Despite our diversity, or perhaps because of our diversity and complementary strengths, ASEAN as a regional bloc has come a long way in 50 years. ASEAN member states have forged mutual understanding and deepened economic integration, and are committed to the idea of “ASEAN Centrality”. Beyond the approach of seeking out complementary roles and opportunities for collaboration, ASEAN has also deepened partnerships with one another through jointly tackling challenges. Meanwhile, frameworks to deepen transport connectivity or to strengthen co-operation against transnational crime have been established to strengthen the ASEAN Community.

We are cooperating in numerous multi-faceted areas ranging from climate change, to e-commerce and cyber security to name a few.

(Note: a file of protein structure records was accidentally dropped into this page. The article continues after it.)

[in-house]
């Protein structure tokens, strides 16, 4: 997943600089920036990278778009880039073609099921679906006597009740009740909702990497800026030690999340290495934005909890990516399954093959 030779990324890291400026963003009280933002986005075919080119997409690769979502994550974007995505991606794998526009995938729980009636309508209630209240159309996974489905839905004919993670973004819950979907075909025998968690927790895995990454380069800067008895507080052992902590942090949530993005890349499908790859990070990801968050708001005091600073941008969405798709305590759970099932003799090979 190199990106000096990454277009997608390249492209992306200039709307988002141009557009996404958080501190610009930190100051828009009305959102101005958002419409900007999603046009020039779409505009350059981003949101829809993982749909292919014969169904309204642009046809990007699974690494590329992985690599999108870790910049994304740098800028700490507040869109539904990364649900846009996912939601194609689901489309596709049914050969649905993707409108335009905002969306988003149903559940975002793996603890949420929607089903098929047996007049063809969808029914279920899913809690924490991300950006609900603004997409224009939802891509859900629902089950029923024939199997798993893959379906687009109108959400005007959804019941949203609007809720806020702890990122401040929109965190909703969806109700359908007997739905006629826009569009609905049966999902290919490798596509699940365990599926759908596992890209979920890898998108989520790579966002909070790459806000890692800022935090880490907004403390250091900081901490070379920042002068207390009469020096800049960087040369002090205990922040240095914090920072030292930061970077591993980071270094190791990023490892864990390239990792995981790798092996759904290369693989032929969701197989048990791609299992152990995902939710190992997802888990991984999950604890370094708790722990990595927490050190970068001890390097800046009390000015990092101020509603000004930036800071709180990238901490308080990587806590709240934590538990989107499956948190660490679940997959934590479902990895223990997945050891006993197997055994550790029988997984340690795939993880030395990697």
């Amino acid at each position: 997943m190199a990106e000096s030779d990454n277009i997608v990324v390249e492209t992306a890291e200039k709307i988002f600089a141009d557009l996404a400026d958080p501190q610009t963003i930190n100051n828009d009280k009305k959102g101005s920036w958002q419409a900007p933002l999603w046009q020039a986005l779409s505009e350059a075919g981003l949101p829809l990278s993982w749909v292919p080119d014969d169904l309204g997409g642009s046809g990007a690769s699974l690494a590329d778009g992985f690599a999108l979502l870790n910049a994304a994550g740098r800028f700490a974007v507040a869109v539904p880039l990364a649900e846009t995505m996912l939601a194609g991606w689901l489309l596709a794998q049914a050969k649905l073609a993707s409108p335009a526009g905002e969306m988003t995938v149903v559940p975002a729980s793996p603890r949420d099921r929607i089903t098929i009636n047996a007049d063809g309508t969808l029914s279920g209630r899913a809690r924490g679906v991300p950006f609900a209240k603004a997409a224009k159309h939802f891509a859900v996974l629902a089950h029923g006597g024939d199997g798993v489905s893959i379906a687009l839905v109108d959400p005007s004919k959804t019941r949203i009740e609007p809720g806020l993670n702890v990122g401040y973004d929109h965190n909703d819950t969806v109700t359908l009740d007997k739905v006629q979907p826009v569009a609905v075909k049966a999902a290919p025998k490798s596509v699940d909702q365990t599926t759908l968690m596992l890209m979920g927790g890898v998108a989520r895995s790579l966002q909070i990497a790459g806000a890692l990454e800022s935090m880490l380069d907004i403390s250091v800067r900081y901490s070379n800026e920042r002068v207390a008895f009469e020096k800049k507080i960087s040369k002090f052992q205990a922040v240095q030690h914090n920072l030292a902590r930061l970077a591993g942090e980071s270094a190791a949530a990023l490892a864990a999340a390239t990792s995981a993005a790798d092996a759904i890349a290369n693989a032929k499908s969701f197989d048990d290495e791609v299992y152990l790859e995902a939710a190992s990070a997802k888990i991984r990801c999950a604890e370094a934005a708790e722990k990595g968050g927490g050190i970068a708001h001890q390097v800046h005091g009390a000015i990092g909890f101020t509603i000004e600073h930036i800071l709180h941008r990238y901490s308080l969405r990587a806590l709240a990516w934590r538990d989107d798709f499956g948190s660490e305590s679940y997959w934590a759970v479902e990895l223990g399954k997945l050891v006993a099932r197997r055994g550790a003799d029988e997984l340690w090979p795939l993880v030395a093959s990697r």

How important is ASEAN for Singapore’s growth and what role should Singapore play in its development?

Singapore has natural resource constraints and relies heavily on trade with the region and the world. ASEAN is an important market with its growing middle class, rising affluence and continually improving connectivity, and has been both a key final demand market as well as a source for supply chain components.

ASEAN is Singapore’s largest trading partner. In 2017, Singapore’s trade with ASEAN amounted to US$247 billion, accounting for a quarter of Singapore’s total global trade. Singapore’s membership has also enabled us to collectively negotiate with stronger standing with larger economies with interests in the region and amplified our voice in the international arena.

During Singapore’s chairmanship this year, member states recognized the need to further liberalize trade and enhance economic integration. This will bring about tangible benefits to communities and people, through new business opportunities and the creation of jobs.